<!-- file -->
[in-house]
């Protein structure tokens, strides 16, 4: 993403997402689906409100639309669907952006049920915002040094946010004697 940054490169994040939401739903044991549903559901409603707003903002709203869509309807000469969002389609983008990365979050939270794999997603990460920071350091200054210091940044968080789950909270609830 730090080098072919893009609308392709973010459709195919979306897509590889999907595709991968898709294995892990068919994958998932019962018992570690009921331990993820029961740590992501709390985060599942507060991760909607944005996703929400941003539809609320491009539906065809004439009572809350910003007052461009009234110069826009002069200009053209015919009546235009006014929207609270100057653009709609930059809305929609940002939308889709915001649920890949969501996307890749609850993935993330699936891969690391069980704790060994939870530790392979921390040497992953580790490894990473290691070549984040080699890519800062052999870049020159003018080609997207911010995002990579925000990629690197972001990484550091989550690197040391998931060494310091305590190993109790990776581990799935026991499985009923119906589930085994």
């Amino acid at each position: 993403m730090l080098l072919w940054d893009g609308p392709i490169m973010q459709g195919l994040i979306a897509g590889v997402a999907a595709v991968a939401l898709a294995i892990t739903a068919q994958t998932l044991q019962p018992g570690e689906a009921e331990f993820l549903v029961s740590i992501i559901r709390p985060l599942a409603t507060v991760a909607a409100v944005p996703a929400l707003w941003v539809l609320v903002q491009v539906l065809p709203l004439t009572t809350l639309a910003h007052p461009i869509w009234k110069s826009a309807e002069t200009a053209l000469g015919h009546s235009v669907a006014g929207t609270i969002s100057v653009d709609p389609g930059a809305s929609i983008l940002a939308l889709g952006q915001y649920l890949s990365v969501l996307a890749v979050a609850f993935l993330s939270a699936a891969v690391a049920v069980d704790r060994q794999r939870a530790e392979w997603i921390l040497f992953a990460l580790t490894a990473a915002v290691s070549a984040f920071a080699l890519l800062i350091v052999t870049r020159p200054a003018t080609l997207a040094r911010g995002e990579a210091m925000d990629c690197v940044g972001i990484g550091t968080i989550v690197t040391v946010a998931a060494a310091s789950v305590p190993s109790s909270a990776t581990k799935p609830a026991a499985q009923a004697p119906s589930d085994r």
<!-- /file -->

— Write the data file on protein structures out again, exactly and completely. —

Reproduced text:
[in-house]
């Protein structure tokens, strides 16, 4: 993403997402689906409100639309669907952006049920915002040094946010004697 940054490169994040939401739903044991549903559901409603707003903002709203869509309807000469969002389609983008990365979050939270794999997603990460920071350091200054210091940044968080789950909270609830 730090080098072919893009609308392709973010459709195919979306897509590889999907595709991968898709294995892990068919994958998932019962018992570690009921331990993820029961740590992501709390985060599942507060991760909607944005996703929400941003539809609320491009539906065809004439009572809350910003007052461009009234110069826009002069200009053209015919009546235009006014929207609270100057653009709609930059809305929609940002939308889709915001649920890949969501996307890749609850993935993330699936891969690391069980704790060994939870530790392979921390040497992953580790490894990473290691070549984040080699890519800062052999870049020159003018080609997207911010995002990579925000990629690197972001990484550091989550690197040391998931060494310091305590190993109790990776581990799935026991499985009923119906589930085994």
């Amino acid at each position: 993403m730090l080098l072919w940054d893009g609308p392709i490169m973010q459709g195919l994040i979306a897509g590889v997402a999907a595709v991968a939401l898709a294995i892990t739903a068919q994958t998932l044991q019962p018992g570690e689906a009921e331990f993820l549903v029961s740590i992501i559901r709390p985060l599942a409603t507060v991760a909607a409100v944005p996703a929400l707003w941003v539809l609320v903002q491009v539906l065809p709203l004439t009572t809350l639309a910003h007052p461009i869509w009234k110069s826009a309807e002069t200009a053209l000469g015919h009546s235009v669907a006014g929207t609270i969002s100057v653009d709609p389609g930059a809305s929609i983008l940002a939308l889709g952006q915001y649920l890949s990365v969501l996307a890749v979050a609850f993935l993330s939270a699936a891969v690391a049920v069980d704790r060994q794999r939870a530790e392979w997603i921390l040497f992953a990460l580790t490894a990473a915002v290691s070549a984040f920071a080699l890519l800062i350091v052999t870049r020159p200054a003018t080609l997207a040094r911010g995002e990579a210091m925000d990629c690197v940044g972001i990484g550091t968080i989550v690197t040391v946010a998931a060494a310091s789950v305590p190993s109790s909270a990776t581990k799935p609830a026991a499985q009923a004697p119906s589930d085994r």